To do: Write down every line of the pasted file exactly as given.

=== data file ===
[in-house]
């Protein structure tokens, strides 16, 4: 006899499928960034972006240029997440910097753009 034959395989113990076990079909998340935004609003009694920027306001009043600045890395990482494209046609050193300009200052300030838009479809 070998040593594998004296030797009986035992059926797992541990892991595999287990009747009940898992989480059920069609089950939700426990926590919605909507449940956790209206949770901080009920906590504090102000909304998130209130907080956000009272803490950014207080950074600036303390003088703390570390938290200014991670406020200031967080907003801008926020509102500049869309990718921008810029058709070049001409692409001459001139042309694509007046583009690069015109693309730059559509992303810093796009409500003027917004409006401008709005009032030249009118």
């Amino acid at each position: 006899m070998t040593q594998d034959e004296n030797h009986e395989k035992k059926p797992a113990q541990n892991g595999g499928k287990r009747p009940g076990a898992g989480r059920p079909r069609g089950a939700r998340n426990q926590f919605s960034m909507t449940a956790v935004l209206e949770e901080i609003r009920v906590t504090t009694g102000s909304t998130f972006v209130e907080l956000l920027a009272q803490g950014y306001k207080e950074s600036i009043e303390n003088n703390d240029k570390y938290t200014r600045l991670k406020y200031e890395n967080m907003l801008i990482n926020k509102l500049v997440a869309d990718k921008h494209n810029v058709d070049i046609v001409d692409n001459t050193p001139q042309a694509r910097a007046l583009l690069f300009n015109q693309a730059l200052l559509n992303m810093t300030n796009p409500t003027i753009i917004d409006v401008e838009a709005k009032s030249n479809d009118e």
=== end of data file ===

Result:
[in-house]
């Protein structure tokens, strides 16, 4: 006899499928960034972006240029997440910097753009 034959395989113990076990079909998340935004609003009694920027306001009043600045890395990482494209046609050193300009200052300030838009479809 070998040593594998004296030797009986035992059926797992541990892991595999287990009747009940898992989480059920069609089950939700426990926590919605909507449940956790209206949770901080009920906590504090102000909304998130209130907080956000009272803490950014207080950074600036303390003088703390570390938290200014991670406020200031967080907003801008926020509102500049869309990718921008810029058709070049001409692409001459001139042309694509007046583009690069015109693309730059559509992303810093796009409500003027917004409006401008709005009032030249009118």
């Amino acid at each position: 006899m070998t040593q594998d034959e004296n030797h009986e395989k035992k059926p797992a113990q541990n892991g595999g499928k287990r009747p009940g076990a898992g989480r059920p079909r069609g089950a939700r998340n426990q926590f919605s960034m909507t449940a956790v935004l209206e949770e901080i609003r009920v906590t504090t009694g102000s909304t998130f972006v209130e907080l956000l920027a009272q803490g950014y306001k207080e950074s600036i009043e303390n003088n703390d240029k570390y938290t200014r600045l991670k406020y200031e890395n967080m907003l801008i990482n926020k509102l500049v997440a869309d990718k921008h494209n810029v058709d070049i046609v001409d692409n001459t050193p001139q042309a694509r910097a007046l583009l690069f300009n015109q693309a730059l200052l559509n992303m810093t300030n796009p409500t003027i753009i917004d409006v401008e838009a709005k009032s030249n479809d009118e």